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Nancy Chanover selected as NMSU's Tombaugh Scholar in astronomy

Clyde Tombaugh would be pleased. For the next two years, the astronomy research scholarship he helped establish will be held by a fellow planetary scientist, Nancy Chanover.



Planetary astronomer Nancy Chanover, seen here with a portrait of the late Clyde Tombaugh, discoverer of the planet Pluto, is New Mexico State University's newest Tombaugh Scholar. (NMSU photo by Michael Kiernan)

Chanover recently was selected as New Mexico State University's third Tombaugh Scholar -- an honor named for and made possible by the man who discovered the planet Pluto.

"Clyde wanted to give people the opportunity to do what he did as a young man -- to make their own discoveries," said NMSU astronomer Bernie McNamara, who accompanied Tombaugh and his wife Patsy on a speaking tour of the United States and Canada to raise money for an endowment to support up-and-coming astronomers.

At the moment, Chanover's discoveries are related to the atmosphere of Saturn and its large moon Titan. Her research will be important to the success of NASA's Cassini mission, a four- year, close-up study of the Saturnian system that will begin in earnest in 2004, when a spacecraft that was launched in 1997 approaches the ringed planet.

"On Saturn itself, we're trying to understand some of the storm systems that have been seen by the Hubble Space Telescope, to find out how long they last, how they move, and what wave length it's best to observe them in," she said of her research. "For Titan, there are a lot of brightness variations on the surface that are interesting -- they could be due to oceans, lakes, mountains, or some other kind of terrain."

Chanover uses data from a range of sources, including the orbiting Hubble Space Telescope; the 3.5-meter telescope at Apache Point Observatory, operated by NMSU on a ridge high in the Sacramento Mountains; and the Mount Wilson Observatory in California, where a historic 100-inch telescope has been retrofitted with adaptive optics technology to make it competitive with newer and bigger telescopes.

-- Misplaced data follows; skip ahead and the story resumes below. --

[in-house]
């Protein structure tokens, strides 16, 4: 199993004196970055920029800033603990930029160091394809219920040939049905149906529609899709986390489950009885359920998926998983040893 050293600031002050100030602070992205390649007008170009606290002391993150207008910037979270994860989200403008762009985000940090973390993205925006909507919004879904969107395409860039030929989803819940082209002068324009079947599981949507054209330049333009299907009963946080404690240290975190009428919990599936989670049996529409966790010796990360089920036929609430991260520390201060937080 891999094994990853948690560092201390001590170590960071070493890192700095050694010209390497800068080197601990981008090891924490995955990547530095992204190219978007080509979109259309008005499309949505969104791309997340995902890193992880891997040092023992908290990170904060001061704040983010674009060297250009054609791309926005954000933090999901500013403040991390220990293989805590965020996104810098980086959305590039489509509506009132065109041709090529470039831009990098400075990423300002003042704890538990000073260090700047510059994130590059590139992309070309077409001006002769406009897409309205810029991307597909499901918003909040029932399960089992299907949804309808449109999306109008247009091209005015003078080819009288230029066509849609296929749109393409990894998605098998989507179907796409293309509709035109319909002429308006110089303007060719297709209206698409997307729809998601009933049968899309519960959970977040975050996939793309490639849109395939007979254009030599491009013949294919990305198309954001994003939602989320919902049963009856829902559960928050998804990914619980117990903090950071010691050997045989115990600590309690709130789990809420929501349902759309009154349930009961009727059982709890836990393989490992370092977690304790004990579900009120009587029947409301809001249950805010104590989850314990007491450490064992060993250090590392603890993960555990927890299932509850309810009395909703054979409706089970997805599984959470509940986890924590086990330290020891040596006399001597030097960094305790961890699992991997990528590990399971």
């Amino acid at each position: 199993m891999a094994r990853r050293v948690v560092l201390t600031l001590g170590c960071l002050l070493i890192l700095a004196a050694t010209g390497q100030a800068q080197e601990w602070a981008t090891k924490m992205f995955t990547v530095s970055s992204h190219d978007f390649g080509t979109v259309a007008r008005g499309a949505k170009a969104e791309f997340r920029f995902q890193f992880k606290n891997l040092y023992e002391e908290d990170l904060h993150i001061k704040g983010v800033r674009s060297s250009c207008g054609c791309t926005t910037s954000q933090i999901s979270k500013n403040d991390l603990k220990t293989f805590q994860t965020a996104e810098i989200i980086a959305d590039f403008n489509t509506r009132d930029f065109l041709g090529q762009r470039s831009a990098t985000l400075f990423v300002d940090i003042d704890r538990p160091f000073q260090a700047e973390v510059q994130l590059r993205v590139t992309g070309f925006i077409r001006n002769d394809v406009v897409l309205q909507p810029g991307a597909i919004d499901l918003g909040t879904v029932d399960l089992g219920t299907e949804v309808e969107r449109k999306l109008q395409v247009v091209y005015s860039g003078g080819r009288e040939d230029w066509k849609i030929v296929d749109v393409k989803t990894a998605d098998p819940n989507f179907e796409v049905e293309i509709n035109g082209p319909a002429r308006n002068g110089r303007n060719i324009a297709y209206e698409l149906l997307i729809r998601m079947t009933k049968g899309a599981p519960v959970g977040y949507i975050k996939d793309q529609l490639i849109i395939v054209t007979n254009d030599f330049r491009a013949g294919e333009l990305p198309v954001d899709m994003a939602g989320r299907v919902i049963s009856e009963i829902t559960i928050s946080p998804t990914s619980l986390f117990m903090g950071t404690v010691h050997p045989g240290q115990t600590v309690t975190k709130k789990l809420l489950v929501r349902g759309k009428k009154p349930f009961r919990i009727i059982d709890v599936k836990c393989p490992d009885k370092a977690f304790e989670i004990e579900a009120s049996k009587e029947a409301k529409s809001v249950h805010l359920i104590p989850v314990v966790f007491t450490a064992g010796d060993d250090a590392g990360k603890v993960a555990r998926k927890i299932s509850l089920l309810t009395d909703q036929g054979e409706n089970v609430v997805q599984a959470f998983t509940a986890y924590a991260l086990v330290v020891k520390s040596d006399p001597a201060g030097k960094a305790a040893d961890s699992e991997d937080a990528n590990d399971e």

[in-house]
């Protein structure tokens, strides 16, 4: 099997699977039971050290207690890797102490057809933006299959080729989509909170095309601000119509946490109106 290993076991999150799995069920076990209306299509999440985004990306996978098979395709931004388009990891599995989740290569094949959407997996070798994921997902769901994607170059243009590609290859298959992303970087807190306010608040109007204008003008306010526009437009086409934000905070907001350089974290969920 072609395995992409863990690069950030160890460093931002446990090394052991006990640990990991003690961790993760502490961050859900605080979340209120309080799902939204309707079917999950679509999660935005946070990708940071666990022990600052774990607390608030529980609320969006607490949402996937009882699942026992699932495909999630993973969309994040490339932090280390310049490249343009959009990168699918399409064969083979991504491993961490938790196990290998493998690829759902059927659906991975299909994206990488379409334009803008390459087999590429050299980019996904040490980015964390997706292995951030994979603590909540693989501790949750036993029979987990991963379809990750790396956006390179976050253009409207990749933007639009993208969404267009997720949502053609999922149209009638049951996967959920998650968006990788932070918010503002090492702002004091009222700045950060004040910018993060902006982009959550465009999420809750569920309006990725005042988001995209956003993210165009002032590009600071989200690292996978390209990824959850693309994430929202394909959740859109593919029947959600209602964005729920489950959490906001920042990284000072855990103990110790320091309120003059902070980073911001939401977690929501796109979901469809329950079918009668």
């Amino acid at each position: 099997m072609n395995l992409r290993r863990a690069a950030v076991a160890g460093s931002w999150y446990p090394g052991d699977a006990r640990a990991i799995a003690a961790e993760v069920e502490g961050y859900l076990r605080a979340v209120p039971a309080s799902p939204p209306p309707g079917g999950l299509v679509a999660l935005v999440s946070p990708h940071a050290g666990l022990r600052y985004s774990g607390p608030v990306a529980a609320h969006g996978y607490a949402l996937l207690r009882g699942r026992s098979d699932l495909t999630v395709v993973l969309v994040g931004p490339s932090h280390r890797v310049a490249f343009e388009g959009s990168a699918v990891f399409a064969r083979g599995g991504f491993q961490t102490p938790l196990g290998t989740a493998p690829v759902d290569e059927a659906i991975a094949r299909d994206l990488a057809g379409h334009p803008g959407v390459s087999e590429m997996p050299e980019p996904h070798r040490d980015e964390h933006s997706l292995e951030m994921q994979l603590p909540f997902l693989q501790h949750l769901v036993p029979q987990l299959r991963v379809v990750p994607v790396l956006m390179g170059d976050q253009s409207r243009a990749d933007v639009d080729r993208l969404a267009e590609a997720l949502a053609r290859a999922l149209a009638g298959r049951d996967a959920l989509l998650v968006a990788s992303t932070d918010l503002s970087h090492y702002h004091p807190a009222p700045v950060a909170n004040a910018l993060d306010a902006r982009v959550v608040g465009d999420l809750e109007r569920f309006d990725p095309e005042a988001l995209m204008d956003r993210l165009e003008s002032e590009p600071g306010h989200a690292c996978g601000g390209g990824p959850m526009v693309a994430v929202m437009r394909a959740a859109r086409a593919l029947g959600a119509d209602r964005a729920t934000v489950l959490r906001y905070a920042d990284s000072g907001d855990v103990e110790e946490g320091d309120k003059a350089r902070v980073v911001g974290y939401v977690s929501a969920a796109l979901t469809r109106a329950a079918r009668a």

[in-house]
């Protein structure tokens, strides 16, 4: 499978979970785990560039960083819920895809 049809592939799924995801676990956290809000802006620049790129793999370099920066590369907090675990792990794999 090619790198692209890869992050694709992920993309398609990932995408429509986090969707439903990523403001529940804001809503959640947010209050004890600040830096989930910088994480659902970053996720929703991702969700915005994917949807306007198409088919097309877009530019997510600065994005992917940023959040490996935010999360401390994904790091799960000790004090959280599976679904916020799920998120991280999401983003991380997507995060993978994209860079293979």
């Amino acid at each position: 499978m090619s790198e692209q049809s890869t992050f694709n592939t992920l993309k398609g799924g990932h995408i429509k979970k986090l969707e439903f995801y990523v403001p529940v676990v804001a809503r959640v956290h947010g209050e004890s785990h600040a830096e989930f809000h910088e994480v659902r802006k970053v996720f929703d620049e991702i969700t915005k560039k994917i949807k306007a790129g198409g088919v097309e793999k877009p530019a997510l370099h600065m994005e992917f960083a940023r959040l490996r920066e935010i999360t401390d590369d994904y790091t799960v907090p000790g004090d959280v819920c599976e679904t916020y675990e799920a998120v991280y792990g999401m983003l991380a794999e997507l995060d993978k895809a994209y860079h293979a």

Her research has been funded by the Space Telescope Institute, the NASA Planetary Astronomy Program and the Mount Wilson Institute. And for the next two years, her NMSU salary will be paid by the Tombaugh Scholar endowment, allowing her to concentrate full time on research.

"There is no teaching responsibility," McNamara said. "The primary responsibility is to engage in astronomical research. The Tombaugh Scholar is expected to interact with graduate students and faculty, and to give a public talk, but the primary goal is to allow them to develop their research expertise."

Tombaugh, just 24 when he discovered Pluto, was in his eighties when he embarked on a tour of about 40 cities to talk about his discovery. Along the way he sparked an interest in astronomy among audiences of all ages and raised small contributions toward the scholarship endowment.

"The money was raised $20 at a time, to match a state appropriation for the endowment," McNamara said. "This was truly a grassroots effort, and people are still contributing in honor of Clyde." The scholarship endowment now has assets of about $900,000, he said.

Tombaugh, who joined the NMSU faculty in the mid-1950s, died in January 1997 at the age of 90. "When I first came here as a grad student, Clyde was still coming in fairly regularly to his office and to colloquia," Chanover said. "I was always struck by how broad his knowledge was."

Chanover, who earned a bachelor's degree in physics at Wellesley College, finished her Ph.D. in astronomy at NMSU in 1997. She did postdoctoral research at NASA's Goddard Space Flight Center in Maryland and returned to take a college faculty position in the NMSU astronomy department.

She is the first NMSU faculty member to be selected for the Tombaugh Scholarship, which is advertised nationally. "We typically get about 100 applications, from all over," said McNamara. "The process is quite competitive."

The selection committee was impressed with Chanover's "academic excellence, her strong recommendations from very well- known scientists and her publication record," he said.

Photo is available at http://kiernan.nmsu.edu/newsphoto.
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PHOTO: Chanover_Nancy.jpg
CUTLINE: Planetary astronomer Nancy Chanover, seen here with a portrait of the late Clyde Tombaugh, discoverer of the planet Pluto, is New Mexico State University's newest Tombaugh Scholar. (NMSU photo by Michael Kiernan)

Karl Hill
July 31, 2000